Around Lady Elliot Island, a 45-hectare island in Australia's Great Barrier Reef Marine Park, swims a sight like no other in the world: a manta ray with a bright pink belly. The animal was first seen in 2015 and received the name Inspector Clouseau, after the bumbling detective in the Pink Panther movies.
New images of Inspector Clouseau, the only known manta ray with this particular coloration, were recently taken by underwater wildlife photographer Kristian Laine.
The rosy-hued ray came to the attention of the University of Queensland's Project Manta, who wondered about the reason behind the curious color. The researchers performed a small tissue biopsy in 2016, nixing infection or sickness as the cause. In a Facebook post, the team stated that the pink hue is likely due to “an unusual and unique expression of the skins [sic] melanin!”
It's possible the ray has a genetic mutation called erythrism related to the overproduction of red pigments and the underproduction of dark pigments, caused by a recessive gene – much like that for albinism, melanism, and leucism. Erythrism has been seen in a variety of animals, from leopards to snakes, and though it is incredibly rare, it is most often observed in grasshoppers.
It may be a rarely observed phenomenon because animals with this unusual coloring are easy prey and don't make it to adulthood, but this male ray seems to be doing just fine. Possibly because manta rays are born big, and get bigger very quickly. Adult manta rays weight more than a ton.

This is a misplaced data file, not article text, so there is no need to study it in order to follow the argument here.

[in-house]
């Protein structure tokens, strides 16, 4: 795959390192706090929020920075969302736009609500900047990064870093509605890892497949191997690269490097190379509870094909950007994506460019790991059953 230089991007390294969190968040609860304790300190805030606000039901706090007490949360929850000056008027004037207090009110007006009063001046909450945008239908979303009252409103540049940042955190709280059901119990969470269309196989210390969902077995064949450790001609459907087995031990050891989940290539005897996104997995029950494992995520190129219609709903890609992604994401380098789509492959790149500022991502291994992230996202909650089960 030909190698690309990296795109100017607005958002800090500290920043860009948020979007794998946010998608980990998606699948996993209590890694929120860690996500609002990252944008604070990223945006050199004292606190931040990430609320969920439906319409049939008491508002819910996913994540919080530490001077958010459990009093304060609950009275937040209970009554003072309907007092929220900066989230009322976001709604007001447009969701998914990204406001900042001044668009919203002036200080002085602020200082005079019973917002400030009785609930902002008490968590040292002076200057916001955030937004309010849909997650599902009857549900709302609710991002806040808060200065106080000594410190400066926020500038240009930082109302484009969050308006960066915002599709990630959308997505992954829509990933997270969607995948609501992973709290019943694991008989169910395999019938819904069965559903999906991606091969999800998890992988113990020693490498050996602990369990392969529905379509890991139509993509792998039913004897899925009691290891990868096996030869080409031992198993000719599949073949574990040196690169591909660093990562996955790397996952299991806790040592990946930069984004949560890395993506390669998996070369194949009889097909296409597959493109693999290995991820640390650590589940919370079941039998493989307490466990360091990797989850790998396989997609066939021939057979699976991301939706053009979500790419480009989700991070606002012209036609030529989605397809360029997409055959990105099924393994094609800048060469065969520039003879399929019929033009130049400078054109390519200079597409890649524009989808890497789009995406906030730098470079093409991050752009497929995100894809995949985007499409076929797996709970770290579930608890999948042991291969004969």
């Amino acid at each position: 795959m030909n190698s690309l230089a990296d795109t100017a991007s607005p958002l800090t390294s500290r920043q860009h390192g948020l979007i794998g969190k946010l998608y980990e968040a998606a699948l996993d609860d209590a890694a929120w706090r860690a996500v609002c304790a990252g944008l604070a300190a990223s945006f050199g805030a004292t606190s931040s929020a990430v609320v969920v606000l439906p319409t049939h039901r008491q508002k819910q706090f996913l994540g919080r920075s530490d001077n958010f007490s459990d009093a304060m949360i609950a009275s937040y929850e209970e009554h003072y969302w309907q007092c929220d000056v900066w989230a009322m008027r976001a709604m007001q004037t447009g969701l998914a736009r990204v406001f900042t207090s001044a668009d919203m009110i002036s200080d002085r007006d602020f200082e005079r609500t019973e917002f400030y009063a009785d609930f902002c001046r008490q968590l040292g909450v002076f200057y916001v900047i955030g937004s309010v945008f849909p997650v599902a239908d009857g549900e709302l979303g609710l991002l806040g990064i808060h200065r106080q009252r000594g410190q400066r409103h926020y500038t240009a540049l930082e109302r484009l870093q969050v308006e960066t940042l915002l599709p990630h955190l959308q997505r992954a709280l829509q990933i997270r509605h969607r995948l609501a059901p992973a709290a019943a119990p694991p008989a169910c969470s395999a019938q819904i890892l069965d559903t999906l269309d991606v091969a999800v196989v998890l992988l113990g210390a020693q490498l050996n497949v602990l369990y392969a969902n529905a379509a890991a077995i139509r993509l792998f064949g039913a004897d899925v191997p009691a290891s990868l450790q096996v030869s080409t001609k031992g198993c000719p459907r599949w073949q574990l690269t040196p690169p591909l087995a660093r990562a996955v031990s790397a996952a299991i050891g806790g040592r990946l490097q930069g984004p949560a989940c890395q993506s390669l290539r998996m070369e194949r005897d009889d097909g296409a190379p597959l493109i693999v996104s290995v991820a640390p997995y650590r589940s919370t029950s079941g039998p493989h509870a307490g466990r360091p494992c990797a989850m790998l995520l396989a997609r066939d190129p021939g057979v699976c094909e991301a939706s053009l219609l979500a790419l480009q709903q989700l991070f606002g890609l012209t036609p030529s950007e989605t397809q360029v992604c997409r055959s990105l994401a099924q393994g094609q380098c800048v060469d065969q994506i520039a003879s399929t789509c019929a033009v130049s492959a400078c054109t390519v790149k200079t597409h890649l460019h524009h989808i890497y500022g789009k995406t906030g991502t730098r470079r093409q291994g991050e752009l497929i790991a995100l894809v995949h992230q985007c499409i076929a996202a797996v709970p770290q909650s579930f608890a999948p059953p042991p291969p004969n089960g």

Manta rays are distributed around the world in tropical and subtropical waters, but not all species are equally distributed. Project Manta aims to better understand manta ray populations in Australia and the surrounding regions. Studying the movements of these animals requires tracking and recognizing them. Luckily, every single manta ray has a unique spotting pattern on their underside, a sort of belly fingerprint, and scientists use these to identify individuals.
Project Manta asks citizen scientists to submit photos of rays from around Australia, so if you have any, consider sending them to these researchers to help us understand these beautiful creatures of the deep even better.
[H/T: Australian Geographic]